The newly developed free-flow impeller for waste water pumps will be the trade fair highlight showcased by KSB Aktiengesellschaft, Germany, at this year’s IFAT in Munich. The F-max impeller now incorporates different distances between its blades, which are arranged in groups with two small and two large distances. Thanks to this asymmetrical blade arrangement, the F-max offers impressively wide free passages ensuring that even larger rigid solids pass easily and are reliably handled by the pump.
A further focus for KSB’s engineers when designing the blades was their ability to create a swirl in the hub area. This swirling effect shifts fibres away from the impeller hub and transports them to the outside. Based on decades of experience in free-flow impeller design, the pump manufacturer’s hydraulic experts employed the CFD method (Computational Fluid Dynamics) to gain detailed knowledge about the complex flow processes inside the pump via computer-aided simulations. This led to the design of the F-max impellers which are capable of achieving efficiencies that have previously only been reached by single-channel impellers.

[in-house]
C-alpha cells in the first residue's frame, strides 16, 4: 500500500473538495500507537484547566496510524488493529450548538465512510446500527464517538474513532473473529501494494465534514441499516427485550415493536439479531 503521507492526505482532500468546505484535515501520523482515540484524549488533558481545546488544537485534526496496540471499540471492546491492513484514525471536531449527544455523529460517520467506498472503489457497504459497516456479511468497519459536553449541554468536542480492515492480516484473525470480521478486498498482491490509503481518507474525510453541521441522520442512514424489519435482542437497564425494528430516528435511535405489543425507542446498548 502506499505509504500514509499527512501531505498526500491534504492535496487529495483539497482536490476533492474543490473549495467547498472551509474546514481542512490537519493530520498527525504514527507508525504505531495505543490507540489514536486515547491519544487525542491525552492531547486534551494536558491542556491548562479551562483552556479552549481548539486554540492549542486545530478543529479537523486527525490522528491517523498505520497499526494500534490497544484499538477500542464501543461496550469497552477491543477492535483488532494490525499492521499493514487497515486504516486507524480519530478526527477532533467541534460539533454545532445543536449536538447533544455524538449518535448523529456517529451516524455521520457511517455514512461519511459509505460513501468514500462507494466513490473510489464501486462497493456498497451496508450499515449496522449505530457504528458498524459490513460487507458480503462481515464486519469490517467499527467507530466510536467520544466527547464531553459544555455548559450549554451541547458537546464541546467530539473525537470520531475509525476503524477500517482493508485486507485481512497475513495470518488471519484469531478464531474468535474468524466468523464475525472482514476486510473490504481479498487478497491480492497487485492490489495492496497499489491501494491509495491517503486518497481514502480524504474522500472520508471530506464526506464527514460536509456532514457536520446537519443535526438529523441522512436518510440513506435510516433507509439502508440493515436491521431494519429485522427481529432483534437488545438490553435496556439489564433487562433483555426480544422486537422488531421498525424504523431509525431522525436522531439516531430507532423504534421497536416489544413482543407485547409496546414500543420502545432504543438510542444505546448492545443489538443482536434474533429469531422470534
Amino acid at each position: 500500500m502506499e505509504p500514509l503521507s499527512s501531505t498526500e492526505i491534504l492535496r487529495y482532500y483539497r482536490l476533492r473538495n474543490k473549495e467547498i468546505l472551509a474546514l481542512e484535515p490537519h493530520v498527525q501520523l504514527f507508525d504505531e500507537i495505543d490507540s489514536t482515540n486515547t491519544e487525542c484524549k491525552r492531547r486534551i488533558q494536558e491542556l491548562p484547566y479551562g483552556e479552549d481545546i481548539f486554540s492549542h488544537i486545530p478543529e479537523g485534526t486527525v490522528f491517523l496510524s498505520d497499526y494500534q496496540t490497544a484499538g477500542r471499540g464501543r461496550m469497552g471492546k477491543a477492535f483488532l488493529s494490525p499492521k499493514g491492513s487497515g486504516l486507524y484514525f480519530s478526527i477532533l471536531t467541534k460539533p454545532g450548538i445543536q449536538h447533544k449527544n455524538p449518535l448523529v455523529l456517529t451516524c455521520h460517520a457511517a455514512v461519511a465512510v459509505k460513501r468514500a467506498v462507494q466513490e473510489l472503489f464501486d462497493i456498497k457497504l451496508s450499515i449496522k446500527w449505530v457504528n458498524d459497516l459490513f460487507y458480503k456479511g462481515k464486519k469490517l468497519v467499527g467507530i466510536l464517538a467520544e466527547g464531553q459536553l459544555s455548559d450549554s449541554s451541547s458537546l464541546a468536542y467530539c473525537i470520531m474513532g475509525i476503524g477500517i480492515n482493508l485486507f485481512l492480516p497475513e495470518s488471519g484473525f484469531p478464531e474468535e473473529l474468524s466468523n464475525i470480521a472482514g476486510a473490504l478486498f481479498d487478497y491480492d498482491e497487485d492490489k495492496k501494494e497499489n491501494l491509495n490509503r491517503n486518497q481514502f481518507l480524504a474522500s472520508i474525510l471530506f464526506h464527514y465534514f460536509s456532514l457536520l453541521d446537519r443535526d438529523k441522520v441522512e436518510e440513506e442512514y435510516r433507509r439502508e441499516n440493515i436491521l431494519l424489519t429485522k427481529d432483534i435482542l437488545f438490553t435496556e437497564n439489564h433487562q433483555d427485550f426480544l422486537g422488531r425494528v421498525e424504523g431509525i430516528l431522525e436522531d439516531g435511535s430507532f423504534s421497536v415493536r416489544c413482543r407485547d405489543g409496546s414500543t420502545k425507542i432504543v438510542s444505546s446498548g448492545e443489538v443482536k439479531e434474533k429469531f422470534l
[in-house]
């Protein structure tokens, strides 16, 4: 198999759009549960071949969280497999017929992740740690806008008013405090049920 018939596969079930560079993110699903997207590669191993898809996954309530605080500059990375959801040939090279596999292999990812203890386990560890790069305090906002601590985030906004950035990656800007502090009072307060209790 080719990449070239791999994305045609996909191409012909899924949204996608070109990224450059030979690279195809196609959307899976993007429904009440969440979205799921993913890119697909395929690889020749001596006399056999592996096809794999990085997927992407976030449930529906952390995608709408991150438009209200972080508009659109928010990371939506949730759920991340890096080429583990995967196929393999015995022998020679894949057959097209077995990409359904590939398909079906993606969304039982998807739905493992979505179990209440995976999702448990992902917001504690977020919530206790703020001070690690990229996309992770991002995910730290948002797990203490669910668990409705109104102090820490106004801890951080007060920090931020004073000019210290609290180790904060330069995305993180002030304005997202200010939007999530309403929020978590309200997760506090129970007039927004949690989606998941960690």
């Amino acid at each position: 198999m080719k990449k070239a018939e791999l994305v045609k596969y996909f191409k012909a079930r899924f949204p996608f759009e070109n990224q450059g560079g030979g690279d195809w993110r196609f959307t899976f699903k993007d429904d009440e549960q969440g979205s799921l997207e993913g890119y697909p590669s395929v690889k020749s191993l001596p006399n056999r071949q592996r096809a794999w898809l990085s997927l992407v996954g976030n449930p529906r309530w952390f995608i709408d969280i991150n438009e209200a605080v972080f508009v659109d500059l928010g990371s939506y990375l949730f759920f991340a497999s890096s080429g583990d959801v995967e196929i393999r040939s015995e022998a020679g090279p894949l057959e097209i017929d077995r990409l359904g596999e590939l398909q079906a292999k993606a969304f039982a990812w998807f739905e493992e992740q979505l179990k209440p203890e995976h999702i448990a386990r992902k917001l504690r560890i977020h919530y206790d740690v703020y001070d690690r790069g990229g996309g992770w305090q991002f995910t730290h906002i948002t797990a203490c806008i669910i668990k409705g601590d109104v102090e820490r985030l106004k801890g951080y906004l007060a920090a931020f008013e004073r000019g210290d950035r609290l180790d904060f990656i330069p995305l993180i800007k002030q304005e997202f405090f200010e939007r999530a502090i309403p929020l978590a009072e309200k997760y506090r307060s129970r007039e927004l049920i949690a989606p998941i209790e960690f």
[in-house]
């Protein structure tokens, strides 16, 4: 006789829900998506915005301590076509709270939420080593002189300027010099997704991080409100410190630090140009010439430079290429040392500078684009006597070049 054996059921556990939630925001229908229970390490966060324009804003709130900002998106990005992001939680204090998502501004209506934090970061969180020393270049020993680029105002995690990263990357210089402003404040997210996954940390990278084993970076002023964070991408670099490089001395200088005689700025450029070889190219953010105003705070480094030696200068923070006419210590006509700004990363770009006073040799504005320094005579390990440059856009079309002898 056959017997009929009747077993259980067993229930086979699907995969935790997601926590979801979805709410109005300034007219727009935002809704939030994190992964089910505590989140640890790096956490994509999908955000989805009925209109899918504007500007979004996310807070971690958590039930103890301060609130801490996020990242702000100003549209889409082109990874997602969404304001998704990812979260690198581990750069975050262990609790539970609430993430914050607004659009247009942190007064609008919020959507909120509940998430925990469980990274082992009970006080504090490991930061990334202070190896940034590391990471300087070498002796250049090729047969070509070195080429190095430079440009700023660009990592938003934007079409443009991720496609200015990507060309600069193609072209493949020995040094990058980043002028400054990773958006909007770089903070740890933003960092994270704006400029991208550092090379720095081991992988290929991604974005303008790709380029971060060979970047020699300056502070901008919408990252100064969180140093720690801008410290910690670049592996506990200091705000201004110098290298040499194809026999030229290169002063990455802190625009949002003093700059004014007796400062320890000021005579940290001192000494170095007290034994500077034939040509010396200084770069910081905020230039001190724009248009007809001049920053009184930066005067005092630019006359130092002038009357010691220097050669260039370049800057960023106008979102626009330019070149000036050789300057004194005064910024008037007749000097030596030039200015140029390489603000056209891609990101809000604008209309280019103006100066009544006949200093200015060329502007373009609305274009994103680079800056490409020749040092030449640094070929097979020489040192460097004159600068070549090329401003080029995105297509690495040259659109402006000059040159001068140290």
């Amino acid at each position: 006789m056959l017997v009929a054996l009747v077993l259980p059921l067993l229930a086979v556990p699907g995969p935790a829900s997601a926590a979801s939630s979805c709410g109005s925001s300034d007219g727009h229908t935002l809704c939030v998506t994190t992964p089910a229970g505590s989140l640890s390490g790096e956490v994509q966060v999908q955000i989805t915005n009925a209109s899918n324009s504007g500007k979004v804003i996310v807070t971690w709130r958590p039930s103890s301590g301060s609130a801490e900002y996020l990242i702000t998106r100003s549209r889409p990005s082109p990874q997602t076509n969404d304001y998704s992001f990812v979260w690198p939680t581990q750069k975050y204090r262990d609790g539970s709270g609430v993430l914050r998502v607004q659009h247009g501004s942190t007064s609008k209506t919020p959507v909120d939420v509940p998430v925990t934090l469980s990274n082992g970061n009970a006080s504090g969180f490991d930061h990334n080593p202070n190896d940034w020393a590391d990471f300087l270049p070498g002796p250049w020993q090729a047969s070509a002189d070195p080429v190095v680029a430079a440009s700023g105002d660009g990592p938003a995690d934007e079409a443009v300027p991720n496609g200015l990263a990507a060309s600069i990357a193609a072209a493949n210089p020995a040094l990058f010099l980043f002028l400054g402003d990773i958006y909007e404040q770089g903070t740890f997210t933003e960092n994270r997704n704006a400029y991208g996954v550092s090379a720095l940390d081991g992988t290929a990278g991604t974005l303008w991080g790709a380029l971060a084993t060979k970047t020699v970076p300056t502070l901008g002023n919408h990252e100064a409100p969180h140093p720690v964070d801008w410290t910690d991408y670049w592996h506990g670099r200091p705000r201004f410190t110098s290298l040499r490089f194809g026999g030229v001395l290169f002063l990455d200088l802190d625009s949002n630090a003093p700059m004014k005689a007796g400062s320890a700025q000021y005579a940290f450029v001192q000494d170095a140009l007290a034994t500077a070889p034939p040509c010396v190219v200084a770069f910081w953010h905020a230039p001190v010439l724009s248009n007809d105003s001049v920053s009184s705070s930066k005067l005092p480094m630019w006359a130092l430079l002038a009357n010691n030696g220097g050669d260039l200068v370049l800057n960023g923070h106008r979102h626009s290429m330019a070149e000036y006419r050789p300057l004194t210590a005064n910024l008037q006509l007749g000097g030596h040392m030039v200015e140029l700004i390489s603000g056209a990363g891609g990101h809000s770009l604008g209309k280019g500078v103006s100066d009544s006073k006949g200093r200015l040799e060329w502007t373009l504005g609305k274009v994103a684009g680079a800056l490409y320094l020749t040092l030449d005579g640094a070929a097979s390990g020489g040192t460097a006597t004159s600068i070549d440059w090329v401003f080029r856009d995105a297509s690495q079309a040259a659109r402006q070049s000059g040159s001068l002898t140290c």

Subsequent balancing is no longer required with the new impeller type. Since the radial forces and vibrations created by the new impeller are usually lower than those of single-channel impellers, the service life of shaft seals and rolling element bearings is increased. Pumps with F-max impellers thus require only minimal maintenance. Replacing the impeller itself is also straightforward. When they rotate, free-flow impellers develop a strong swirl which keeps the solids in the pump casing suspended and, in combination with the inclined suction area, generates an additional flushing action.
This significantly reduces the risk of clogging in the impeller’s centre caused by long fibres, in particular by wet wipes. These have become a major problem in waste water transport as their use has markedly increased in the last few years.
As a result of the trend towards conserving drinking water and separating stormwater and waste water, the waste water to be handled has become “thicker”. This is why operators now demand non-clogging impellers which offer reliable operation without sacrificing high efficiencies, even for small waste water pumps.
For transporting acid waste water, too, KSB also supplies impellers made from stainless and acid-resistant duplex steel. It provides protection against pitting and stress corrosion. Stainless steel waste water pumps are primarily used in industrial waste water treatment. White cast iron variants for particularly abrasive media are also available.